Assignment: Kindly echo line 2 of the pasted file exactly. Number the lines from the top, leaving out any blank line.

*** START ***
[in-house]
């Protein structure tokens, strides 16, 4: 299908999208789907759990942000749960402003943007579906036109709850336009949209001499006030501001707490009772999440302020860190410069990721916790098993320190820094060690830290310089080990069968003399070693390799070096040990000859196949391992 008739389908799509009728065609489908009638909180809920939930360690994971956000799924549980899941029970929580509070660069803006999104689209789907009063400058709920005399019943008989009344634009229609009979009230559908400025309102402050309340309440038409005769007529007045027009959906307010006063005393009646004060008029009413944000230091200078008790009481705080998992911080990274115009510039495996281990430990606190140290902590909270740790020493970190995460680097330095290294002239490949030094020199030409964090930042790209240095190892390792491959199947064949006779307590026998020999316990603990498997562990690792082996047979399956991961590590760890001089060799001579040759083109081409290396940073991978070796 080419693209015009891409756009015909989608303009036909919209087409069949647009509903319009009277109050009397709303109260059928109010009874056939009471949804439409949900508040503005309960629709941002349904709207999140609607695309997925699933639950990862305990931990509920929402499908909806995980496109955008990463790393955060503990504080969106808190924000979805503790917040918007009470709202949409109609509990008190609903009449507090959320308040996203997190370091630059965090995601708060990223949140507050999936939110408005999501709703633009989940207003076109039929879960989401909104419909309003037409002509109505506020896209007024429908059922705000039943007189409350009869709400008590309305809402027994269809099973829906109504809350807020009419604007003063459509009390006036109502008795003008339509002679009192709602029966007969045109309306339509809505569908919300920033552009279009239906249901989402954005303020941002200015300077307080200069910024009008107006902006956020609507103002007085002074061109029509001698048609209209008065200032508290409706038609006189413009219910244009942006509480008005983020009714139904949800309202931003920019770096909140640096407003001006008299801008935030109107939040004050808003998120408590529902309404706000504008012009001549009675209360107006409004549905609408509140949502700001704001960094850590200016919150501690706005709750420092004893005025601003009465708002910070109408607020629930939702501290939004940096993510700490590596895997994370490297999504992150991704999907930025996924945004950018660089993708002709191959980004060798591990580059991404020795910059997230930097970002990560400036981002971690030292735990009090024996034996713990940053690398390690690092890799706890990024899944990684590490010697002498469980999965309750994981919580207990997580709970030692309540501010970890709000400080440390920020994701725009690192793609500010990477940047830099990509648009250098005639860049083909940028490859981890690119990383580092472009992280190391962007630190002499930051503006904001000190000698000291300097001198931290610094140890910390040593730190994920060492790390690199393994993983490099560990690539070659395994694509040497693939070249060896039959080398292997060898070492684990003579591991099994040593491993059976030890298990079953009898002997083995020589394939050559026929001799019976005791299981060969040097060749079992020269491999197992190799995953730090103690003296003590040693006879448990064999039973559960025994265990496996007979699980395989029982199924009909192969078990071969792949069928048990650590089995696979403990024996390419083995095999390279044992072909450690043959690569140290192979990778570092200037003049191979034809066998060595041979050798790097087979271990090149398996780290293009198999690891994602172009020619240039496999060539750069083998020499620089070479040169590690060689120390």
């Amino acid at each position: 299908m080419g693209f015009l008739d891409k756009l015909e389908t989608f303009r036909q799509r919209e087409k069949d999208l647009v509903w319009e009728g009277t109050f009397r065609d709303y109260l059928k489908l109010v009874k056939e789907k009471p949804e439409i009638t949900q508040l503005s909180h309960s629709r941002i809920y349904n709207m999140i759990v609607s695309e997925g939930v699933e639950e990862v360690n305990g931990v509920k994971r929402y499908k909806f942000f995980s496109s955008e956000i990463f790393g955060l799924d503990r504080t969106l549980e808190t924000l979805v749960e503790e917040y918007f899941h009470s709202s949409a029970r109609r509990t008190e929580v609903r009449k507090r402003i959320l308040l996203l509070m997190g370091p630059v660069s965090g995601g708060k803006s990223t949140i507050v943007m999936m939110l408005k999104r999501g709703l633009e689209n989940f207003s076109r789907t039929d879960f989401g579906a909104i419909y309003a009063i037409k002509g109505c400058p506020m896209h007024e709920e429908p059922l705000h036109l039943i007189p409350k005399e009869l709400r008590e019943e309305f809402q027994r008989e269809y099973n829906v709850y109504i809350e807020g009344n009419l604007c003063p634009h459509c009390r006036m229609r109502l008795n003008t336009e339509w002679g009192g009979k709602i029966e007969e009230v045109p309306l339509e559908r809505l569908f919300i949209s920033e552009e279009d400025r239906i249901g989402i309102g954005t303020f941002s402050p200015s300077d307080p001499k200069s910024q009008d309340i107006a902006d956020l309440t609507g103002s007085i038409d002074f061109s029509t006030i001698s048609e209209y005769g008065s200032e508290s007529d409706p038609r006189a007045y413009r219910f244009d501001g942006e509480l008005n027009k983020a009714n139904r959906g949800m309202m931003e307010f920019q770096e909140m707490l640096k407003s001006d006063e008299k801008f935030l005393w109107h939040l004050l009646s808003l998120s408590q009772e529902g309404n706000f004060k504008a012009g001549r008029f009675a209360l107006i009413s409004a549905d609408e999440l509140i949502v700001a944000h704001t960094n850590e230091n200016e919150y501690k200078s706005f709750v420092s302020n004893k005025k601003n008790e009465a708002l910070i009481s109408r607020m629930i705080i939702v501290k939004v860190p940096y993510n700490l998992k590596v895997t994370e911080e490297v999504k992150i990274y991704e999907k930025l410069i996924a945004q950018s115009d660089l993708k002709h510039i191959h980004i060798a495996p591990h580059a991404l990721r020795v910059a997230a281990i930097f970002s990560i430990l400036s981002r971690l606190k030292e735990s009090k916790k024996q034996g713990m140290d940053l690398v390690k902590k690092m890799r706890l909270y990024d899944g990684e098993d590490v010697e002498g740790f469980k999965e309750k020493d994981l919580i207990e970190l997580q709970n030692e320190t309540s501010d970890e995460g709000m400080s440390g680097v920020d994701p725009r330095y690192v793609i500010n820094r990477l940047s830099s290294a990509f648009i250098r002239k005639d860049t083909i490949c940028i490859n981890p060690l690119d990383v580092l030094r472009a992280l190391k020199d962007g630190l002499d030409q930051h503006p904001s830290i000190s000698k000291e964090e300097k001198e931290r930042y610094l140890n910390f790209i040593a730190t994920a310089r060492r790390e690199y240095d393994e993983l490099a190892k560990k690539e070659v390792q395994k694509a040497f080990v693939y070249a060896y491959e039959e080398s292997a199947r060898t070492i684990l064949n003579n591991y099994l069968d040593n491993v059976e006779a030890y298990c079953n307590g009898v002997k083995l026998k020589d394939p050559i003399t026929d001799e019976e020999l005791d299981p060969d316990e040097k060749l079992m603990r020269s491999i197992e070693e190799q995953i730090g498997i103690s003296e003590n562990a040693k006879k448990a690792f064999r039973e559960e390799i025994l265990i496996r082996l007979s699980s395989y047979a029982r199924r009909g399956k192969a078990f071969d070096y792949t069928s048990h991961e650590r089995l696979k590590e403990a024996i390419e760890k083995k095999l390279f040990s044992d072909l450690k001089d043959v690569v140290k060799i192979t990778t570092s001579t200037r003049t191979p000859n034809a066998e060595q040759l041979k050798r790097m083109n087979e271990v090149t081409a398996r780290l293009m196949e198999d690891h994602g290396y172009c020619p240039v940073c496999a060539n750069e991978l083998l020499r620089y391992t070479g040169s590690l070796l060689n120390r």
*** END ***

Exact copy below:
């Protein structure tokens, strides 16, 4: 299908999208789907759990942000749960402003943007579906036109709850336009949209001499006030501001707490009772999440302020860190410069990721916790098993320190820094060690830290310089080990069968003399070693390799070096040990000859196949391992 008739389908799509009728065609489908009638909180809920939930360690994971956000799924549980899941029970929580509070660069803006999104689209789907009063400058709920005399019943008989009344634009229609009979009230559908400025309102402050309340309440038409005769007529007045027009959906307010006063005393009646004060008029009413944000230091200078008790009481705080998992911080990274115009510039495996281990430990606190140290902590909270740790020493970190995460680097330095290294002239490949030094020199030409964090930042790209240095190892390792491959199947064949006779307590026998020999316990603990498997562990690792082996047979399956991961590590760890001089060799001579040759083109081409290396940073991978070796 080419693209015009891409756009015909989608303009036909919209087409069949647009509903319009009277109050009397709303109260059928109010009874056939009471949804439409949900508040503005309960629709941002349904709207999140609607695309997925699933639950990862305990931990509920929402499908909806995980496109955008990463790393955060503990504080969106808190924000979805503790917040918007009470709202949409109609509990008190609903009449507090959320308040996203997190370091630059965090995601708060990223949140507050999936939110408005999501709703633009989940207003076109039929879960989401909104419909309003037409002509109505506020896209007024429908059922705000039943007189409350009869709400008590309305809402027994269809099973829906109504809350807020009419604007003063459509009390006036109502008795003008339509002679009192709602029966007969045109309306339509809505569908919300920033552009279009239906249901989402954005303020941002200015300077307080200069910024009008107006902006956020609507103002007085002074061109029509001698048609209209008065200032508290409706038609006189413009219910244009942006509480008005983020009714139904949800309202931003920019770096909140640096407003001006008299801008935030109107939040004050808003998120408590529902309404706000504008012009001549009675209360107006409004549905609408509140949502700001704001960094850590200016919150501690706005709750420092004893005025601003009465708002910070109408607020629930939702501290939004940096993510700490590596895997994370490297999504992150991704999907930025996924945004950018660089993708002709191959980004060798591990580059991404020795910059997230930097970002990560400036981002971690030292735990009090024996034996713990940053690398390690690092890799706890990024899944990684590490010697002498469980999965309750994981919580207990997580709970030692309540501010970890709000400080440390920020994701725009690192793609500010990477940047830099990509648009250098005639860049083909940028490859981890690119990383580092472009992280190391962007630190002499930051503006904001000190000698000291300097001198931290610094140890910390040593730190994920060492790390690199393994993983490099560990690539070659395994694509040497693939070249060896039959080398292997060898070492684990003579591991099994040593491993059976030890298990079953009898002997083995020589394939050559026929001799019976005791299981060969040097060749079992020269491999197992190799995953730090103690003296003590040693006879448990064999039973559960025994265990496996007979699980395989029982199924009909192969078990071969792949069928048990650590089995696979403990024996390419083995095999390279044992072909450690043959690569140290192979990778570092200037003049191979034809066998060595041979050798790097087979271990090149398996780290293009198999690891994602172009020619240039496999060539750069083998020499620089070479040169590690060689120390």